The appointment of a former school board member to a new, high-paying job in the Baldwin-Whitehall School District just minutes after his resignation was improper and a "willful violation" of state laws, according to a lawsuit filed by a resident Tuesday.
"There is a real uproar about this," said lawyer Alan T. Shuckrow, who is representing Marion M. Shannon of Baldwin Borough. "This makes the whole system look bad."
At issue are the actions of seven Baldwin-Whitehall school board members who called a special meeting Nov. 19 where they accepted the resignation of board member Martin Schmotzer, 57, of Whitehall. Minutes later, and with no public discussion or input, the lawsuit states, the board voted 7-1 to create a new $120,000-a-year position and appoint Mr. Schmotzer to fill it.
Mr. Schmotzer had previously served 10 years on the board before resigning several years ago. He was appointed in December 2012 to fill the unexpired term of his brother John Schmotzer, who resigned. This year, Martin Schmotzer sought and was elected to a full, four-year term that was to begin at the first board meeting in December.
"People are very upset about what's going on," said parent Lou Rainaldi of Whitehall, who began a petition on change.org to remove Mr. Schmotzer from his new job. In two days, it garnered 779 signatures.
"It was like an orchestrated skit, the way everything happened," he said of the meeting. "It was behind the scenes -- the board is corrupt."
In the lawsuit, filed Tuesday in Allegheny County Common Pleas Court, Mr. Shuckrow said the board's actions are a violation of the Pennsylvania School Code and the Sunshine Act.
"I would find it unfathomable that these board members didn't know that they were going to create a $120,000-a-year position and give it to one of their colleagues," said Mr. Shuckrow, a school board member for the North Allegheny School District for six years. "There must have been deliberations."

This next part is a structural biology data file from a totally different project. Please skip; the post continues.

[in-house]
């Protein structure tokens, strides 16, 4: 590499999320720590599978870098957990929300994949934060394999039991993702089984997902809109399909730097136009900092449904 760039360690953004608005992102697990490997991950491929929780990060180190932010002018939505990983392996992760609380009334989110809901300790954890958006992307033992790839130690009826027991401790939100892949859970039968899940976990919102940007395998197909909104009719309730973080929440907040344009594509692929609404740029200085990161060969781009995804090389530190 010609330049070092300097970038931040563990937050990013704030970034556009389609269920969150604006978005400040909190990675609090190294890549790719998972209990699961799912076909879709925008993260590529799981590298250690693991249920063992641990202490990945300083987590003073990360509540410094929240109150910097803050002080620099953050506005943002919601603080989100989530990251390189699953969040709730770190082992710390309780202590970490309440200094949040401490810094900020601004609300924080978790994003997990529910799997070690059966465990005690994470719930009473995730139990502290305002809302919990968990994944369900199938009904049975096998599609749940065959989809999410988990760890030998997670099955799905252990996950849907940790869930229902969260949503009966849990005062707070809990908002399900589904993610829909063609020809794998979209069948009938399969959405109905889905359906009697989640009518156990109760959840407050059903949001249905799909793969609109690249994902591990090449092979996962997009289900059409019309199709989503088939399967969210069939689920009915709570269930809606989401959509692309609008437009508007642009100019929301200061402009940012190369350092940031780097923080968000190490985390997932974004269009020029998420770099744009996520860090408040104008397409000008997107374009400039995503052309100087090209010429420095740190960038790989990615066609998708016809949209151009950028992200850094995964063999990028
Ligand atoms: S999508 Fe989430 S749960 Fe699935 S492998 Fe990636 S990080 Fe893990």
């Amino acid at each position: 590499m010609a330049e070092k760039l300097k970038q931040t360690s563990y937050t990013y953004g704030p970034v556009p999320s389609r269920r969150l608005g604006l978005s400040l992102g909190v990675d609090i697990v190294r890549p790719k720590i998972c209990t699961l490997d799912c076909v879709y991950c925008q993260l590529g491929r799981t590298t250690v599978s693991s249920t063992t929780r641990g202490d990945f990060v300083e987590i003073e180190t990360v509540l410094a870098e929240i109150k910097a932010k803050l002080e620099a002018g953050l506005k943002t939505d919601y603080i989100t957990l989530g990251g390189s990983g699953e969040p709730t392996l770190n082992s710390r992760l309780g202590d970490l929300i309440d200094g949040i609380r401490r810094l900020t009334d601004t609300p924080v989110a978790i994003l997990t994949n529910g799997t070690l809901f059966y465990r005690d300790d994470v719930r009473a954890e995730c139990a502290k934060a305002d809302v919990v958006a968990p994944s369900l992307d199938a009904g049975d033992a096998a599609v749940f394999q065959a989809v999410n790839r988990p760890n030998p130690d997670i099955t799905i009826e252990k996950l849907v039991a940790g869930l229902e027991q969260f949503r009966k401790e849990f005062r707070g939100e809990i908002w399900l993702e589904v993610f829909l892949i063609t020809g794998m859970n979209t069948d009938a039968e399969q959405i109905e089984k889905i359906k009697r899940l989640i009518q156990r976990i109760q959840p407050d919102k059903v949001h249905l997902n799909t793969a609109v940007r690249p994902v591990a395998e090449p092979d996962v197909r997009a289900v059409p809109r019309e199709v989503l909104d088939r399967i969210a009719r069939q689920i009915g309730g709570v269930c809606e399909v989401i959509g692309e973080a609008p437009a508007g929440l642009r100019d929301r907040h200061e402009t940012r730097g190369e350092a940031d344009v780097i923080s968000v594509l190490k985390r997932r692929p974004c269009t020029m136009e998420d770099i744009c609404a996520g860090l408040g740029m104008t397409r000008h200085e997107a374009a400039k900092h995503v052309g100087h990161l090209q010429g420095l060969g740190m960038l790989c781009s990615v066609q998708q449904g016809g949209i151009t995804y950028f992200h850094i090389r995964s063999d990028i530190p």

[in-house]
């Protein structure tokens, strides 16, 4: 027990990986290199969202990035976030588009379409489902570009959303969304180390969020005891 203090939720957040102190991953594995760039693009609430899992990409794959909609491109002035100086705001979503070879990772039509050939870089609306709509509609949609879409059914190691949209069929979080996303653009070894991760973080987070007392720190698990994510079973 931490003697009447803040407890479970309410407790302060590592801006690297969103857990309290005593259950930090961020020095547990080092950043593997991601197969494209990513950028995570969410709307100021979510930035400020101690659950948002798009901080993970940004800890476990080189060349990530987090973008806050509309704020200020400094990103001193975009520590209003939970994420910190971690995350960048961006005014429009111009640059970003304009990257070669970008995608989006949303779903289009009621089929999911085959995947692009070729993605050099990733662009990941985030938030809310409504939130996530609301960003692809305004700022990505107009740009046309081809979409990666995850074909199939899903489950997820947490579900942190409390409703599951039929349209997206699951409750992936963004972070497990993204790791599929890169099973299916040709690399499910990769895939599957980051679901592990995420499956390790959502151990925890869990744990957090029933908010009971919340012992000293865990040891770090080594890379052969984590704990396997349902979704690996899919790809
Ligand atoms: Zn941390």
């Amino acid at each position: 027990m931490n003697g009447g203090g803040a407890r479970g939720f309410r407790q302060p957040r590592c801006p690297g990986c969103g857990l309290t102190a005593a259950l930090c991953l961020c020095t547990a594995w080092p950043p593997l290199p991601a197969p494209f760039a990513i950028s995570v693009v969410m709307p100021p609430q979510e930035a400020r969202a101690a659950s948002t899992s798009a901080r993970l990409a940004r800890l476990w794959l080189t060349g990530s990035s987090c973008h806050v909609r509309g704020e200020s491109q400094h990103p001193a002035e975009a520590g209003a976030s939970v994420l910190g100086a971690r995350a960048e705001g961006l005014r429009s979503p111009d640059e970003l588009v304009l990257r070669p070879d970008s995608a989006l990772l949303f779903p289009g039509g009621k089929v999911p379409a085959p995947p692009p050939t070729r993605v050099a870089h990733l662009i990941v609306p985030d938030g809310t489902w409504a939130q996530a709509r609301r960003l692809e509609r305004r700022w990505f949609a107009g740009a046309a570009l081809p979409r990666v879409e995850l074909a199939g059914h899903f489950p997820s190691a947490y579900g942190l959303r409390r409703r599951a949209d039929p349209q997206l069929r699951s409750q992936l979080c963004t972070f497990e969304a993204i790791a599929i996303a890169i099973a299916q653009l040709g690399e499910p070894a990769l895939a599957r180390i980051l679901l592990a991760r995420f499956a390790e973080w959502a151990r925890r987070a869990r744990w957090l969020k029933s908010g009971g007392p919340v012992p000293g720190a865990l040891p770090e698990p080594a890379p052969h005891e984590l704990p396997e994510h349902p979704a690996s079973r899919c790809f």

The state Department of Education also weighed in on the issue.
"Based on the information I've gathered, it appears there could be a violation of the school code," said Tim Eller, spokesman for the Education Department.
Along with violations of the school code -- which prohibit board members from being employed by a district during their term in office -- Mr. Eller said the contention of Mr. Shuckrow that the Sunshine Act also has been violated may be correct as well.
"Obviously, the department is concerned," he said. "The department doesn't have the authority to take action. But the residents do."
And Mr. Rainaldi said they are. About 45 residents turned out Sunday evening to discuss the issue, he said, along with what next steps the public should take to remove eight board members from office. He said the group of residents would present the petition to the board at its meeting next Wednesday.
The lone board member to vote against the appointment was Tracy Macek.
The new, five-year position is called "supervisor for projects for the board of school directors and special assistant to the superintendent," Mr. Shuckrow said, and Mr. Schmotzer's employment began the next day, Nov. 20.
Mr. Schmotzer served a brief stint as a state representative in 2012 in the 22nd Legislative District, filling out the term of Allegheny County Controller Chelsa Wagner. He ran unsuccessfully for the permanent seat.
In 1997, Mr. Schmotzer was charged with stealing $50,000 from the Allegheny County clerk of courts office, but the charges were later dismissed on a technicality.
Janice Crompton: email@example.com or 412-263-1159.